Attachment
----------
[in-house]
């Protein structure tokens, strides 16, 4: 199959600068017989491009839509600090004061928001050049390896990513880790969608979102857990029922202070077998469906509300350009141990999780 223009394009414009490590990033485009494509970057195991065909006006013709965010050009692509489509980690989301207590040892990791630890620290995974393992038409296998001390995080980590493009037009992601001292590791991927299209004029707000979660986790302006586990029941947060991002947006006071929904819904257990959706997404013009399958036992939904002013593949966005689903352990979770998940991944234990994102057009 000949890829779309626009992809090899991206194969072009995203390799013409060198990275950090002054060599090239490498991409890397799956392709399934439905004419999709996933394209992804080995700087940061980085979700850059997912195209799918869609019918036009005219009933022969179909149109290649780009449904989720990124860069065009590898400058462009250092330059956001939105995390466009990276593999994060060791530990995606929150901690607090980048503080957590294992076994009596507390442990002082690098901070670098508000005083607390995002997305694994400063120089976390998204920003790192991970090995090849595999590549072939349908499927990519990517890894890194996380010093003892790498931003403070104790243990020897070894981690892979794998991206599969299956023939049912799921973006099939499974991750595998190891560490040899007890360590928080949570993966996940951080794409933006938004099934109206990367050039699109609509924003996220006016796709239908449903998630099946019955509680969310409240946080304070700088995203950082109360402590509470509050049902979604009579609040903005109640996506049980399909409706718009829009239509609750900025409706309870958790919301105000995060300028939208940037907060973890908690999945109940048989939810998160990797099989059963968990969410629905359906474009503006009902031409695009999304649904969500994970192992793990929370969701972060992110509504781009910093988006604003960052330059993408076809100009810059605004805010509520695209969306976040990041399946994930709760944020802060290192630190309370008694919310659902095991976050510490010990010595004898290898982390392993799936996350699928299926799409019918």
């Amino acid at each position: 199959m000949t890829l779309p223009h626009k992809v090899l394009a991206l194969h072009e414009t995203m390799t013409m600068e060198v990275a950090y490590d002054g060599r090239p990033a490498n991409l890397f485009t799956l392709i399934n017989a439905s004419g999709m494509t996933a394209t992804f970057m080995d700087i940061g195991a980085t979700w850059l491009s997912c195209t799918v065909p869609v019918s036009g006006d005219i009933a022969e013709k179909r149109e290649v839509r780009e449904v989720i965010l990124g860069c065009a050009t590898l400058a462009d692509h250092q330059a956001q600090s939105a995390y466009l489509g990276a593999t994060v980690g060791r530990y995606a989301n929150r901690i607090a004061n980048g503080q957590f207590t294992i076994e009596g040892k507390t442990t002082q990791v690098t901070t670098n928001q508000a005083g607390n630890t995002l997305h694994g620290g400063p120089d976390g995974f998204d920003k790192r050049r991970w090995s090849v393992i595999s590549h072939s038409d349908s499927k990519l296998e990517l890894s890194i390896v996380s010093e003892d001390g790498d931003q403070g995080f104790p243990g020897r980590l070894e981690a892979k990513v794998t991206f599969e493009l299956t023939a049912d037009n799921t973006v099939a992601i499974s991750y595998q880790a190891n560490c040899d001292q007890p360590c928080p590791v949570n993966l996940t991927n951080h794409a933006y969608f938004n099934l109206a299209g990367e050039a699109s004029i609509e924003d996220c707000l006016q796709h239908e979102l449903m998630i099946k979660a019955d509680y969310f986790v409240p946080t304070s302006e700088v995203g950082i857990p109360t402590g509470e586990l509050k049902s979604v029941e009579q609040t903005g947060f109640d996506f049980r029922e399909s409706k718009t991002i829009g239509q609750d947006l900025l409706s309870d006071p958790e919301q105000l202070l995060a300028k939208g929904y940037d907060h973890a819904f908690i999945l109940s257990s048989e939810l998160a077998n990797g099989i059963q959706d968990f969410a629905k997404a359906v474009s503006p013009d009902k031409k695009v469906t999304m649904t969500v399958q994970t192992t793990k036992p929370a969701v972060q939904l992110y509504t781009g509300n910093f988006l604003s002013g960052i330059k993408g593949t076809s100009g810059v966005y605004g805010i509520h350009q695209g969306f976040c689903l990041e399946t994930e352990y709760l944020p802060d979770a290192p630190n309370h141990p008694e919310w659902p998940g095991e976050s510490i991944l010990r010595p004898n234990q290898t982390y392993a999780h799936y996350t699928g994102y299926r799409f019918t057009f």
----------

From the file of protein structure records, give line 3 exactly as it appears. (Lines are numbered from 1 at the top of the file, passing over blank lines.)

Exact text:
């Amino acid at each position: 199959m000949t890829l779309p223009h626009k992809v090899l394009a991206l194969h072009e414009t995203m390799t013409m600068e060198v990275a950090y490590d002054g060599r090239p990033a490498n991409l890397f485009t799956l392709i399934n017989a439905s004419g999709m494509t996933a394209t992804f970057m080995d700087i940061g195991a980085t979700w850059l491009s997912c195209t799918v065909p869609v019918s036009g006006d005219i009933a022969e013709k179909r149109e290649v839509r780009e449904v989720i965010l990124g860069c065009a050009t590898l400058a462009d692509h250092q330059a956001q600090s939105a995390y466009l489509g990276a593999t994060v980690g060791r530990y995606a989301n929150r901690i607090a004061n980048g503080q957590f207590t294992i076994e009596g040892k507390t442990t002082q990791v690098t901070t670098n928001q508000a005083g607390n630890t995002l997305h694994g620290g400063p120089d976390g995974f998204d920003k790192r050049r991970w090995s090849v393992i595999s590549h072939s038409d349908s499927k990519l296998e990517l890894s890194i390896v996380s010093e003892d001390g790498d931003q403070g995080f104790p243990g020897r980590l070894e981690a892979k990513v794998t991206f599969e493009l299956t023939a049912d037009n799921t973006v099939a992601i499974s991750y595998q880790a190891n560490c040899d001292q007890p360590c928080p590791v949570n993966l996940t991927n951080h794409a933006y969608f938004n099934l109206a299209g990367e050039a699109s004029i609509e924003d996220c707000l006016q796709h239908e979102l449903m998630i099946k979660a019955d509680y969310f986790v409240p946080t304070s302006e700088v995203g950082i857990p109360t402590g509470e586990l509050k049902s979604v029941e009579q609040t903005g947060f109640d996506f049980r029922e399909s409706k718009t991002i829009g239509q609750d947006l900025l409706s309870d006071p958790e919301q105000l202070l995060a300028k939208g929904y940037d907060h973890a819904f908690i999945l109940s257990s048989e939810l998160a077998n990797g099989i059963q959706d968990f969410a629905k997404a359906v474009s503006p013009d009902k031409k695009v469906t999304m649904t969500v399958q994970t192992t793990k036992p929370a969701v972060q939904l992110y509504t781009g509300n910093f988006l604003s002013g960052i330059k993408g593949t076809s100009g810059v966005y605004g805010i509520h350009q695209g969306f976040c689903l990041e399946t994930e352990y709760l944020p802060d979770a290192p630190n309370h141990p008694e919310w659902p998940g095991e976050s510490i991944l010990r010595p004898n234990q290898t982390y392993a999780h799936y996350t699928g994102y299926r799409f019918t057009f």